Our Life, a regional advocacy organisation sought the views of communities about the food environment using a deliberative engagement process.  The communities which they engaged with raised the following issues:-
1. There are more fast food places that sell unhealthy food and the popular places are not healthy/easier access to junk food;
2. Adverts on TV mostly advertise junk food, that is most appealing;
3. Unhealthier options often look more appealing because of packaging;
4. The cost of healthy food is more expensive than unhealthy food/some families have a budget and may be able to afford more junk food than healthy food/offers on in shops, mostly in frozen and processed foods;
5. It’s difficult to know what’s actually healthy and what’s not with all the labelling;
6. Laziness/willpower/got to be close/convenience/It’s easier to cook pizza and chips than it is something healthy;
7. Peoples culture/Special occasions (which can be frequent) = more junk food eaten and pop and alcohol drunk/influence of family and friends, bad habits from family and friends also all family could be uneducated and unaware of how to be healthy.

Healthy Weight Strategy meeting July 2010– The Professionals’ views
A wide range of stakeholders were invited to the strategy meeting reflecting the breadth and complexity of the agenda.  A life-course approach was taken and stakeholders were asked to map a day in the life of a Boltonian identifying what the challenges and barriers to maintaining a healthy weight are, and what the top priorities should be to tackle these.  The following were identified.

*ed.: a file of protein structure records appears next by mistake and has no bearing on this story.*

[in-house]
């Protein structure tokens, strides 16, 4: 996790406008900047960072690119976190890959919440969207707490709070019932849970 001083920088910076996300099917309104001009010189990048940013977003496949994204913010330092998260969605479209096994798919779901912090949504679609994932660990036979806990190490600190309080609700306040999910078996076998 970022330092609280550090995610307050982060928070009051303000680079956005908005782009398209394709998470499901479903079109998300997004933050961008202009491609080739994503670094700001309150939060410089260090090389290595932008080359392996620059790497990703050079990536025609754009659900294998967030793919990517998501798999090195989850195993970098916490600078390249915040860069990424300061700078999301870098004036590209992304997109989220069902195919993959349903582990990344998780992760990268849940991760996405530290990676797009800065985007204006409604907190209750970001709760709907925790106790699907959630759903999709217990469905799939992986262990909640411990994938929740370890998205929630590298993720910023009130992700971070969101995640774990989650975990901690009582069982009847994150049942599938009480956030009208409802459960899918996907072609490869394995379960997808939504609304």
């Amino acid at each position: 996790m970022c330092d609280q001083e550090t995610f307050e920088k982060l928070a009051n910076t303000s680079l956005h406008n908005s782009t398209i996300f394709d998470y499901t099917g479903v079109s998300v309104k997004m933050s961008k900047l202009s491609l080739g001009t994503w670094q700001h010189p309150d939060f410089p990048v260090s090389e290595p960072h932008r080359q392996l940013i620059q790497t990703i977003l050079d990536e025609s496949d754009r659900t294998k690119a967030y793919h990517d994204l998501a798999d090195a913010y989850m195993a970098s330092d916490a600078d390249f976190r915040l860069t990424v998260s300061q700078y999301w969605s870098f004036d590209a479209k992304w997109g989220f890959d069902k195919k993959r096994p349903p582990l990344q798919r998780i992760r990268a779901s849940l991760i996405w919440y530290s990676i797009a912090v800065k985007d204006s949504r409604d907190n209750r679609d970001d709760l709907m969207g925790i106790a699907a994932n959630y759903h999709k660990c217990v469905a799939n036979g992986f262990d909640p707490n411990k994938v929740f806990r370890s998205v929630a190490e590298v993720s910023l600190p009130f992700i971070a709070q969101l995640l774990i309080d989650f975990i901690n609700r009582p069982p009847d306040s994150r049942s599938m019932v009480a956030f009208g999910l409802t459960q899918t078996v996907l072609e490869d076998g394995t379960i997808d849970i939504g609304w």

The under 5s:
1. Investment in the obesity agenda particularly focusing on the early years e.g. health visitors;
2. Breastfeeding;
3. A campaign to reduce screen time i.e. TV/Computer.
Those aged 5-18 years:
1. Enhanced Healthy Schools model - a package of support with a wide range of opportunities/activities including school travel plans, after school clubs (prevention), extended school programme, bike ability etc.  Parental involvement and education is vital;
2. Active Parks at the weekends.  Play grounds.  Free swimming for the under 16s and over 65s;
3. Interventions in place for very obese;
4. Advertising legislation.
Adults:
1. Accessibility and affordability of fresh fruit and vegetables;
2. The importance of breakfast and how the workplace can positively support this;
3. A cultural, physical and social environment that supports healthy weight.

Equality Impact Assessments

No recent local equality impact assessments have been carried out that we are aware of.  If you are aware of any such work locally please let us know at Bolton Health Matters

Unmet Service Needs and Gaps


Work has already started around implementing the Let’s Get Moving Care Pathway and the 2012 Olympic Legacy plan.  To maximise the potential of these opportunities there is a need to engage as many partner organisations as soon as possible, with particular reference to the 2012 Olympics Legacy which is a unique opportunity to drive up physical activity and sporting participation.  To halt the rise in obesity, physical activity must be delivered alongside healthy eating particularly with reference to the local weight management services.  Currently these two areas of health improvement are not fully coordinated.